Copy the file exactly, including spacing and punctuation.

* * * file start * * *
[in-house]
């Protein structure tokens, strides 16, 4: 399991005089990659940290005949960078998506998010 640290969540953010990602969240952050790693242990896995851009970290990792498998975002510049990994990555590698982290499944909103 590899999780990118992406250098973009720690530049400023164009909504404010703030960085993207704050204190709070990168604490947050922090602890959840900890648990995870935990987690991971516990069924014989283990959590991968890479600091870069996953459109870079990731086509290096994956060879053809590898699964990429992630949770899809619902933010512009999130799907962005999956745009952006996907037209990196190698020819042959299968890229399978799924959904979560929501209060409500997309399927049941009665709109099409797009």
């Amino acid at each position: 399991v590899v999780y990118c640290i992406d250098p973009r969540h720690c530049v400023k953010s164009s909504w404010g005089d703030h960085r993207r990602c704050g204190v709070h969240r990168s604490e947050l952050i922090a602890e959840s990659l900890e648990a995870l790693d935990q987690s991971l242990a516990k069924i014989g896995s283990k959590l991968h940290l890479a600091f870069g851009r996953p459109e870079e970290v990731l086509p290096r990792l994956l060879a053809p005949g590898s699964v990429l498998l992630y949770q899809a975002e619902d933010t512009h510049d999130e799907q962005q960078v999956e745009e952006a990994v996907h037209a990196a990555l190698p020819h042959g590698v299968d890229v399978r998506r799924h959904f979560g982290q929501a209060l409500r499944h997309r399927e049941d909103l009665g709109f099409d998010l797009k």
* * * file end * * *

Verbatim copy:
[in-house]
């Protein structure tokens, strides 16, 4: 399991005089990659940290005949960078998506998010 640290969540953010990602969240952050790693242990896995851009970290990792498998975002510049990994990555590698982290499944909103 590899999780990118992406250098973009720690530049400023164009909504404010703030960085993207704050204190709070990168604490947050922090602890959840900890648990995870935990987690991971516990069924014989283990959590991968890479600091870069996953459109870079990731086509290096994956060879053809590898699964990429992630949770899809619902933010512009999130799907962005999956745009952006996907037209990196190698020819042959299968890229399978799924959904979560929501209060409500997309399927049941009665709109099409797009």
């Amino acid at each position: 399991v590899v999780y990118c640290i992406d250098p973009r969540h720690c530049v400023k953010s164009s909504w404010g005089d703030h960085r993207r990602c704050g204190v709070h969240r990168s604490e947050l952050i922090a602890e959840s990659l900890e648990a995870l790693d935990q987690s991971l242990a516990k069924i014989g896995s283990k959590l991968h940290l890479a600091f870069g851009r996953p459109e870079e970290v990731l086509p290096r990792l994956l060879a053809p005949g590898s699964v990429l498998l992630y949770q899809a975002e619902d933010t512009h510049d999130e799907q962005q960078v999956e745009e952006a990994v996907h037209a990196a990555l190698p020819h042959g590698v299968d890229v399978r998506r799924h959904f979560g982290q929501a209060l409500r499944h997309r399927e049941d909103l009665g709109f099409d998010l797009k």